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Celebrating the achievements of landcarers


The Tamar Island Wetland Cares Volunteer Group has been recognised in the 2017 Landcare Tasmania Awards.More

Horsetail Falls walk now open


Visitors to the West Coast are in for some spectacular views on the new Horsetail Falls walk near Queenstown.More

Bruny Island Neck lookout re-opens


The walkways and lookout at the Bruny Island Neck will re-open to the public today, following the completion of a new, larger car park that will provide improved access to the popular lookout.More

Fuel reduction burns near Hobart and around the state


The Parks and Wildlife Service (PWS) has advised that small and large planned burns are taking place around the state this week while weather conditions are suitable.

PWS fire management officer Sandra Whight said subject to weather conditions, staff will take advantage of the fine conditions this week to conduct planned burns on 4 – 5 April near the PWS workshop at Mt Field National Park, and in the Peter Murrell State Reserve in suburban Hobart.

Other burns planned include Dora Point in the Humbug Point Nature Recreation Area, and Musselroe Bay in Mt William National Park.

“The burns are conducted for two reasons; to reduce fuel levels and for ecological reasons,” Ms Whight said.

“For example the planned burn at the Peter Murrell State Reserve near Kingston has the objective of providing protection for the local neighbourhood by reducing fuel loads.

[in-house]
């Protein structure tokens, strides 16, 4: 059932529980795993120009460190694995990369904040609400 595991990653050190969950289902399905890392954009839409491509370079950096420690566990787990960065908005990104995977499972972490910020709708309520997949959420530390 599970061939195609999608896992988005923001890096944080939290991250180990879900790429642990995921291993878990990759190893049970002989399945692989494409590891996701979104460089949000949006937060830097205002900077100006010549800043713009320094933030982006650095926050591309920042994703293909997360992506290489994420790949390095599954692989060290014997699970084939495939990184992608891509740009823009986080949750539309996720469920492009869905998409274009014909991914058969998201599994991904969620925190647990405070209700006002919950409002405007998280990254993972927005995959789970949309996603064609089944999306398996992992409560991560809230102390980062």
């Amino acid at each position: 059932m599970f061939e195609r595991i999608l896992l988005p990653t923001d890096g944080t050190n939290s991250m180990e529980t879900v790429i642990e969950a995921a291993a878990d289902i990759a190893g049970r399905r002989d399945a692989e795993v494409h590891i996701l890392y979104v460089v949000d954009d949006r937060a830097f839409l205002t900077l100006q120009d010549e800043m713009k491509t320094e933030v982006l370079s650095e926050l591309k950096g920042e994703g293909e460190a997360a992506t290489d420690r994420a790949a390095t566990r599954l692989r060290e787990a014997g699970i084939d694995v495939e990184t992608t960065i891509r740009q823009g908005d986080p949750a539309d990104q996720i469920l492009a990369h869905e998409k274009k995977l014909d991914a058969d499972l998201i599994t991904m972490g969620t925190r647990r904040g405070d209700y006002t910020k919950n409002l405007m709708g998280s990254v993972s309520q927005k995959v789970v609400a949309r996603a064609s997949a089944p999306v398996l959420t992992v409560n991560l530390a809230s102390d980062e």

“While fuel reduction burns do not solve the problem of bushfires by itself, reduced fuel levels will slow the rate of spread of a fire, reduce the risk of spot fires and provide safe places from which fire crews can fight the fire.”

The PWS is advising that while planned burns are aimed at being low-intensity burns, at times there will be significant smoke and flame heights and that ash may settle on nearby properties. People near those areas are advised to close their windows and remove laundry from clothes lines.

“We would also advise people with medical conditions that may be affected by smoke to have a personal plan for avoiding smoke,” Ms Whight said.

“We also strongly advise people intending to visit remote national parks or reserves in the coming weeks to check with local PWS offices to get the latest information on the burning schedule so that they do not travel into an area where a burn is planned.”

For detailed information on planned burns go to the PWS website www.parks.tas.gov.au